You Have Not Won Yet Grasshopper!

Over the weekend, I pulled the last of the garlic, a few surviving beets and some of the onions. We had to clear some beds that were eaten by grasshoppers (turnip greens, beans and beets). Grrrrrrrr. My husband stopped by the farm yesterday to water the garden (STILL no rain!) and informed me that the squash bugs have won the war on the zucchini plants as well. I am quite angry.

When we started a garden, we decided that we would only grow things organically. And we have stuck to that. It’s important to us. But I can also see why people get frustrated and end up spraying their plants to prevent devastation in the garden. It’s double hard for us since we don’t live where we garden and the garden is in the middle of the country where bugs throw ginormous parties. We have tried Neem oil, insecticidal soap, hot pepper spray, garlic spray and flour at the base of the plants. I could literally hear the bugs laughing at me at each application. Nothing worked.

We have decided that despite the short period of good garden weather remaining, we’re going to try to squeeze in some new plantings this weekend. We have nothing to lose. I purchased some screening and will attempt to keep the invaders out that way.

I am thankful for what we have so far, which is two full beds of onions, garlic, lettuces, five kinds of peppers, mint, radishes, some turnips, a few beets and some beans. The tomatoes, cucumbers, cantaloupe and watermelon and doing fine (fingers crossed) and the peanut plants seem to be thriving. The potatoes appear to be ok too.

The onions that I pulled are curing on the porch and I plowed through all of the garlic in order to preserve it. What I do is clean and peel all of the garlic, mince it (I use my coffee grinder) and put it in jars. I then cover the minced garlic in extra virgin olive oil and freeze it. Due to the oil, it never really freezes solid, so I can just scoop out what I need and plop it right into the pan. Works out well for me. Otherwise, you can dehydrate it, use it to make sauces or even just freeze it whole. Whatever works for you.






I’ll let you know how the new plantings work out. It’s a long shot, but one I’m willing to take. Look out grasshoppers, squash bugs and aphids…this is war!


About finefrugality

I am a wife, mother, business owner, farmer, foster parent, retired probation officer and so much more. :-) I love to save money any way I can. I just don’t see the sense in handing my cash over to someone else when I don’t have to. I coupon, I grow and can food, I reuse and repurpose items, I scour thrift stores and during the warmer months, my Saturday mornings consist of yard sales and our local farmer’s market with my husband. I have organized local meetings which include coupon swaps, barter clubs and swap meets. Here is where I begin to share this life with the rest of the world. This is Fine Frugality. Because being frugal is not only fine. It is FINE.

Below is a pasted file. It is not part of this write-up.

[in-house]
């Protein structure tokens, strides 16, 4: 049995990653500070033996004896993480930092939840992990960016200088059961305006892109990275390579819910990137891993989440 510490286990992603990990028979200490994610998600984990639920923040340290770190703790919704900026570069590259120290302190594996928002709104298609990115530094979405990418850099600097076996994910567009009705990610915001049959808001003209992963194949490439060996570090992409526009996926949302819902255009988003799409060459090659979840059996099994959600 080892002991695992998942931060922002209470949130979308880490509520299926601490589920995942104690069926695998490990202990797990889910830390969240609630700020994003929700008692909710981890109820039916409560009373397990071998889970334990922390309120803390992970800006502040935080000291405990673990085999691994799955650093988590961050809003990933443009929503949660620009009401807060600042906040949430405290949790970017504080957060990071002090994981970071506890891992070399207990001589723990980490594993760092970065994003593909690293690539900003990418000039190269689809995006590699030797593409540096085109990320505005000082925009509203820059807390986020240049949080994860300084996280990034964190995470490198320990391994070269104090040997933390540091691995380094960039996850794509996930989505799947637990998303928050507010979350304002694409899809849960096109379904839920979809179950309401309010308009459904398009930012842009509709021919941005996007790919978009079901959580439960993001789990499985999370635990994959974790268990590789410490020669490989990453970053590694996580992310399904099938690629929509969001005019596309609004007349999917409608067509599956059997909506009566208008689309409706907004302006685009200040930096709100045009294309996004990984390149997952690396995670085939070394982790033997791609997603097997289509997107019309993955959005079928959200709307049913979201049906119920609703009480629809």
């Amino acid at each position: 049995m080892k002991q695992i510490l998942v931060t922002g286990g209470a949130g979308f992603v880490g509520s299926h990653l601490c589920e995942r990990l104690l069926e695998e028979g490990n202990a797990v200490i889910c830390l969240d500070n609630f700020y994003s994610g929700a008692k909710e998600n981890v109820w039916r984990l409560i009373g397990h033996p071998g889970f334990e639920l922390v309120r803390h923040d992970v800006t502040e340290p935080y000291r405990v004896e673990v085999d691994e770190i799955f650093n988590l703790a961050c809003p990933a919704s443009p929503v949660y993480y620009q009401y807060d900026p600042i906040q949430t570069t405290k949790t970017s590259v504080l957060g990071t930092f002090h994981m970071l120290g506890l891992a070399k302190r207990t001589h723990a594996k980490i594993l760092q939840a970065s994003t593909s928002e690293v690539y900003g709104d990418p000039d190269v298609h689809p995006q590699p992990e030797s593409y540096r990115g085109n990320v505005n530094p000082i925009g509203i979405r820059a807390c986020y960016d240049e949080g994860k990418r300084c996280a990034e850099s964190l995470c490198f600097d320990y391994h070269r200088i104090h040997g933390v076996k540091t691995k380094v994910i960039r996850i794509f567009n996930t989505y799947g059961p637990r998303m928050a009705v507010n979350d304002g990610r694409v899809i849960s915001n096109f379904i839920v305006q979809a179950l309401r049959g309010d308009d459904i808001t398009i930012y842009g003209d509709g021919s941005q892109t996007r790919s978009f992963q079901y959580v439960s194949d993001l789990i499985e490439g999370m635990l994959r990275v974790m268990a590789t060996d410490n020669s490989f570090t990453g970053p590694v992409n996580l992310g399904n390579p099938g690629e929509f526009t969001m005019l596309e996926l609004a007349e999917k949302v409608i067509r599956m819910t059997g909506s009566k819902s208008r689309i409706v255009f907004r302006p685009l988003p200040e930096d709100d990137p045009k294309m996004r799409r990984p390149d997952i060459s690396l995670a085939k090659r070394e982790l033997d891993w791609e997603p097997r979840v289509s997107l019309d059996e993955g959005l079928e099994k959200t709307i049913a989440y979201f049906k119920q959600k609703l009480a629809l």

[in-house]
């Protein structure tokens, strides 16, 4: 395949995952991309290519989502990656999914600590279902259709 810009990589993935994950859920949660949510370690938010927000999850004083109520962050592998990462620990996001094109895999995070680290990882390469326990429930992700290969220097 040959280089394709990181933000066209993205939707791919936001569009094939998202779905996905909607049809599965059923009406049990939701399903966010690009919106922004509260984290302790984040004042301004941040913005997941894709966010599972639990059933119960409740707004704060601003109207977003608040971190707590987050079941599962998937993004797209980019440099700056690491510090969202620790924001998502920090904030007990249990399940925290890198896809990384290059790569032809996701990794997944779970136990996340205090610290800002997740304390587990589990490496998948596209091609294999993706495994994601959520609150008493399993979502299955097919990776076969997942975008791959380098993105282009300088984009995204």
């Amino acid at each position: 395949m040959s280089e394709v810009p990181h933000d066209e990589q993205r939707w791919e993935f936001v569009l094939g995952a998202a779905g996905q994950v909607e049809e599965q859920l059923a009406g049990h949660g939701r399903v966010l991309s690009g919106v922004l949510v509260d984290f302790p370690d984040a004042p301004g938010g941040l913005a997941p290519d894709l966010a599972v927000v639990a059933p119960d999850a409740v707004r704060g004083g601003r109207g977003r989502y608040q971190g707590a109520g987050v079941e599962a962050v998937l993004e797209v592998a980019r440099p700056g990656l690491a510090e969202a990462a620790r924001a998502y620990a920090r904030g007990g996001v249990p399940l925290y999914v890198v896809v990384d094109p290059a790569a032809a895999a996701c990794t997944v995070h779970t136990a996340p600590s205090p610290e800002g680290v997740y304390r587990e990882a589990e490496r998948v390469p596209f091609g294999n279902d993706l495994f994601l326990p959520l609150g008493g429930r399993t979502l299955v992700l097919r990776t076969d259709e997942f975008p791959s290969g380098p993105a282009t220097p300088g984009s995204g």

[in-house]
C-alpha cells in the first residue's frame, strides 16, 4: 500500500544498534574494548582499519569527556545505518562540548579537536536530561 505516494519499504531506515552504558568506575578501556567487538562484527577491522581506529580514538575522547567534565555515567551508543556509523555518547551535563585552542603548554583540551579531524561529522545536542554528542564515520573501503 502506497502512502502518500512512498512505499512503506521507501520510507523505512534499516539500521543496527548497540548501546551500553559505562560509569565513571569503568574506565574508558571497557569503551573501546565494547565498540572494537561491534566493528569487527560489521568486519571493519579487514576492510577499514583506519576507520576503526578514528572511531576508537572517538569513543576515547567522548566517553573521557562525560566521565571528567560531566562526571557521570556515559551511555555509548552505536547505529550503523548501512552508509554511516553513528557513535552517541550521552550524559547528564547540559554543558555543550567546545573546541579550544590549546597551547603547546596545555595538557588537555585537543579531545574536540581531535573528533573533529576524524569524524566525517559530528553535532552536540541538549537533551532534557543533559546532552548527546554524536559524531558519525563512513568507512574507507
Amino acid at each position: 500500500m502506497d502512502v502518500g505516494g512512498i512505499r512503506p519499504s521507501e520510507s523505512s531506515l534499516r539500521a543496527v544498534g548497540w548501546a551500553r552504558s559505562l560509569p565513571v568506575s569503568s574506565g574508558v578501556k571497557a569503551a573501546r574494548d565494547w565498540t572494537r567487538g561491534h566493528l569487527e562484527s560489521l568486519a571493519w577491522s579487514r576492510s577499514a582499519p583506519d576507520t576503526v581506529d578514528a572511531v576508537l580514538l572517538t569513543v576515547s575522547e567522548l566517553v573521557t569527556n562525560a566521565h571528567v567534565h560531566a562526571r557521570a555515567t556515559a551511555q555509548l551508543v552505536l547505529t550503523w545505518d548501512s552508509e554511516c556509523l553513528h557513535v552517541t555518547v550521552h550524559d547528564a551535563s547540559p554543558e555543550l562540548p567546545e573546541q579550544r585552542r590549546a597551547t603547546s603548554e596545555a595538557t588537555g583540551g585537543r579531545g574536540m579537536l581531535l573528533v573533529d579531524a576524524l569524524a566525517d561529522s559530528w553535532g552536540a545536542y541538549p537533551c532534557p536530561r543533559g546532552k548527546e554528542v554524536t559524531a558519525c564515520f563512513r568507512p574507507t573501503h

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9 Responses to You Have Not Won Yet Grasshopper!

  1. Little Sis says:

    It IS high bug season, isn’t it. I’ve seen more little devils hopping around than I could imagine and every time I go out I get eaten alive. Just keep swimming, just keep swimming. It’ll turn so long as we don’t give up, right? Good luck.

    • I’m told that they are over populated the last two years because of the mild winters. You can hear them jumping throughout the garden. It’s terrible! But swim I will and never give up! I’ll let you know how we make out. Thanks!

  2. Your onions look amazing! Also, that’s a super clever way to ‘can’ your garlic. How long does it last like that?

    • Easily a year. I usually run out about the time we harvest the next batch. 🙂

      • What keeps it from going off? Is it the freezer?

      • I’m sure it is. The oil doesn’t go rancid and the garlic stays fresh tasting. I’ve been doing it this way for a few years now and it works great every time. Not sure of the science, but I can only assume it’s the deep freeze. Give it a shot with a small jar, or a few ice cube sections. I like to do it because even though it’s labor intensive and tedious for a few days…I don’t have to buy garlic all year and it’s ready when I need it. Start some small and see if it may work for you. If you do, let me know how you make out!

      • 😀 That sounds great! I hope garlic goes on sale sometime soon 😀 😀

  3. Often Chickens can be a very valuable asset in cases like this. But from personal experience you do not want big (regular) sized chickens in your garden, as they will cause more damage than the bugs often. But banty (small) chickens can be a great asset. You probably don’t want them in your garden all the time either, but you can let them loose in the garden on a regular basis without the worry of them mowing down your plants. They will have a great time hunting out the pests for you!

    • Oh Stacey…if only! Right now, we do not actually live on the farm where we plant. It is our second home, where we spend our weekends. But chickens are high on my “must have” list when I finally live full time in that farmer’s paradise. 🙂

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